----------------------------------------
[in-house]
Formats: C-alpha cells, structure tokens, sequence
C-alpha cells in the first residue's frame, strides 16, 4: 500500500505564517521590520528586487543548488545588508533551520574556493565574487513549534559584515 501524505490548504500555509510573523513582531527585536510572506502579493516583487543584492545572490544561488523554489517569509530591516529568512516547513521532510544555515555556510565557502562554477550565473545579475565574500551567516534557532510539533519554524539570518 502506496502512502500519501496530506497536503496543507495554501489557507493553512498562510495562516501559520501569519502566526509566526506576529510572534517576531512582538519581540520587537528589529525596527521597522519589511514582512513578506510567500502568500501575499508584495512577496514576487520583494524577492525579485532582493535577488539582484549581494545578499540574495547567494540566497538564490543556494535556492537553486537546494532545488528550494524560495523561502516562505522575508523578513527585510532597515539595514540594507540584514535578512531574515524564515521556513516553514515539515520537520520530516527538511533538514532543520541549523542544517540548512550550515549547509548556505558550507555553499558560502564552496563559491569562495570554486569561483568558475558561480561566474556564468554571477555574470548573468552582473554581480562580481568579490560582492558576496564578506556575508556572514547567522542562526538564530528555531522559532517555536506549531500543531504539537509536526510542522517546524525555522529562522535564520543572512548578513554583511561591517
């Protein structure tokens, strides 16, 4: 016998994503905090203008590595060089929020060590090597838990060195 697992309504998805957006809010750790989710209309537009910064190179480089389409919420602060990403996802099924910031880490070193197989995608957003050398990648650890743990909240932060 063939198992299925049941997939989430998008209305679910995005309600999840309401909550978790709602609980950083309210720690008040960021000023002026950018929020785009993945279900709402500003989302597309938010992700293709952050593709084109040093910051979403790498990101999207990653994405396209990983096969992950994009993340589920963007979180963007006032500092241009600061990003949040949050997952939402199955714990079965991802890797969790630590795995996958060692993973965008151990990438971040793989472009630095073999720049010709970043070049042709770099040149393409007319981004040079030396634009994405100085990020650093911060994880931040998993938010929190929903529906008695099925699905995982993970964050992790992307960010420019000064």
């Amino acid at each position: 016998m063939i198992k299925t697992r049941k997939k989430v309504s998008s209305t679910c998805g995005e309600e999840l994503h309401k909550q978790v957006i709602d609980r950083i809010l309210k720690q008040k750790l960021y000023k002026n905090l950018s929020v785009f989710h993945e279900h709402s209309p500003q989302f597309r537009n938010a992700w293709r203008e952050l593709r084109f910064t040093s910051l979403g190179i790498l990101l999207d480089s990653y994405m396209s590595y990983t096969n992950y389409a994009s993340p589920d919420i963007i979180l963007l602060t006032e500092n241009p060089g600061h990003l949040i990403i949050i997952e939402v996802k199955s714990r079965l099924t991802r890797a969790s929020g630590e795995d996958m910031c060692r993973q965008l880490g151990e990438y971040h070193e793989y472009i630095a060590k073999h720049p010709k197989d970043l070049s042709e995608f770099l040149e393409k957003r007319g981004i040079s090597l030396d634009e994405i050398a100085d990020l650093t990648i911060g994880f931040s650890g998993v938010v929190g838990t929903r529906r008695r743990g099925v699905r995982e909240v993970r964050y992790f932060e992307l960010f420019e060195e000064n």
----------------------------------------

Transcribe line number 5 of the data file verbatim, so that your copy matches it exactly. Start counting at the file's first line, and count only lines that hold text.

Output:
């Amino acid at each position: 016998m063939i198992k299925t697992r049941k997939k989430v309504s998008s209305t679910c998805g995005e309600e999840l994503h309401k909550q978790v957006i709602d609980r950083i809010l309210k720690q008040k750790l960021y000023k002026n905090l950018s929020v785009f989710h993945e279900h709402s209309p500003q989302f597309r537009n938010a992700w293709r203008e952050l593709r084109f910064t040093s910051l979403g190179i790498l990101l999207d480089s990653y994405m396209s590595y990983t096969n992950y389409a994009s993340p589920d919420i963007i979180l963007l602060t006032e500092n241009p060089g600061h990003l949040i990403i949050i997952e939402v996802k199955s714990r079965l099924t991802r890797a969790s929020g630590e795995d996958m910031c060692r993973q965008l880490g151990e990438y971040h070193e793989y472009i630095a060590k073999h720049p010709k197989d970043l070049s042709e995608f770099l040149e393409k957003r007319g981004i040079s090597l030396d634009e994405i050398a100085d990020l650093t990648i911060g994880f931040s650890g998993v938010v929190g838990t929903r529906r008695r743990g099925v699905r995982e909240v993970r964050y992790f932060e992307l960010f420019e060195e000064n």